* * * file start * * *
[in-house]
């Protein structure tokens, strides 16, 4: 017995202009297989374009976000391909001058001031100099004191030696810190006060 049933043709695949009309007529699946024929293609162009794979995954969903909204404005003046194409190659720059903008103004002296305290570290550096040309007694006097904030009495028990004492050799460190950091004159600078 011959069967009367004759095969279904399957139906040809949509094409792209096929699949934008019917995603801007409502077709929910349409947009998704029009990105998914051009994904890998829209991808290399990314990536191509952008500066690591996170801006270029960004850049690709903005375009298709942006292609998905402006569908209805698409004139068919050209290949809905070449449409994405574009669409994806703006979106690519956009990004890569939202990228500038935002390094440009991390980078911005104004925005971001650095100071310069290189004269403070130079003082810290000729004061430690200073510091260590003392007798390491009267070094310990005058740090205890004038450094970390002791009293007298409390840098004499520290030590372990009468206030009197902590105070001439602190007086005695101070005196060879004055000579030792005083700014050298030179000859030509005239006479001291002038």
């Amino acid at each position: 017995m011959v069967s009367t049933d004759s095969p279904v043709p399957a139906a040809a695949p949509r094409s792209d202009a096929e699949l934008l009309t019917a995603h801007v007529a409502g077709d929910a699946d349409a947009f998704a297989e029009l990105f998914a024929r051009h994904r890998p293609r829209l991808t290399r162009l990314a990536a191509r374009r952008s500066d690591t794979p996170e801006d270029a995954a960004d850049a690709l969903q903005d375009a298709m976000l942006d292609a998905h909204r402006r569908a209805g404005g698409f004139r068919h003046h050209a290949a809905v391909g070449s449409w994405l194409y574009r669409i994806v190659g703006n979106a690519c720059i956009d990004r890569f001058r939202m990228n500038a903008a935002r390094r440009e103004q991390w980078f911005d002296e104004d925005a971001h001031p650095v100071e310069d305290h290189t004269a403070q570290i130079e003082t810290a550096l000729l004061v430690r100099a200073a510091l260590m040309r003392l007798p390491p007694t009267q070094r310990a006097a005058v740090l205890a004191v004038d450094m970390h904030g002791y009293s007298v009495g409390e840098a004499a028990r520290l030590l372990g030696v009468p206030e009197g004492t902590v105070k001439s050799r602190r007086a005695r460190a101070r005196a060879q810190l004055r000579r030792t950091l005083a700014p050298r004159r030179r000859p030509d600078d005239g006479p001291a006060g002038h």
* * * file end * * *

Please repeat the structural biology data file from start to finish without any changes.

[in-house]
């Protein structure tokens, strides 16, 4: 017995202009297989374009976000391909001058001031100099004191030696810190006060 049933043709695949009309007529699946024929293609162009794979995954969903909204404005003046194409190659720059903008103004002296305290570290550096040309007694006097904030009495028990004492050799460190950091004159600078 011959069967009367004759095969279904399957139906040809949509094409792209096929699949934008019917995603801007409502077709929910349409947009998704029009990105998914051009994904890998829209991808290399990314990536191509952008500066690591996170801006270029960004850049690709903005375009298709942006292609998905402006569908209805698409004139068919050209290949809905070449449409994405574009669409994806703006979106690519956009990004890569939202990228500038935002390094440009991390980078911005104004925005971001650095100071310069290189004269403070130079003082810290000729004061430690200073510091260590003392007798390491009267070094310990005058740090205890004038450094970390002791009293007298409390840098004499520290030590372990009468206030009197902590105070001439602190007086005695101070005196060879004055000579030792005083700014050298030179000859030509005239006479001291002038």
């Amino acid at each position: 017995m011959v069967s009367t049933d004759s095969p279904v043709p399957a139906a040809a695949p949509r094409s792209d202009a096929e699949l934008l009309t019917a995603h801007v007529a409502g077709d929910a699946d349409a947009f998704a297989e029009l990105f998914a024929r051009h994904r890998p293609r829209l991808t290399r162009l990314a990536a191509r374009r952008s500066d690591t794979p996170e801006d270029a995954a960004d850049a690709l969903q903005d375009a298709m976000l942006d292609a998905h909204r402006r569908a209805g404005g698409f004139r068919h003046h050209a290949a809905v391909g070449s449409w994405l194409y574009r669409i994806v190659g703006n979106a690519c720059i956009d990004r890569f001058r939202m990228n500038a903008a935002r390094r440009e103004q991390w980078f911005d002296e104004d925005a971001h001031p650095v100071e310069d305290h290189t004269a403070q570290i130079e003082t810290a550096l000729l004061v430690r100099a200073a510091l260590m040309r003392l007798p390491p007694t009267q070094r310990a006097a005058v740090l205890a004191v004038d450094m970390h904030g002791y009293s007298v009495g409390e840098a004499a028990r520290l030590l372990g030696v009468p206030e009197g004492t902590v105070k001439s050799r602190r007086a005695r460190a101070r005196a060879q810190l004055r000579r030792t950091l005083a700014p050298r004159r030179r000859p030509d600078d005239g006479p001291a006060g002038h």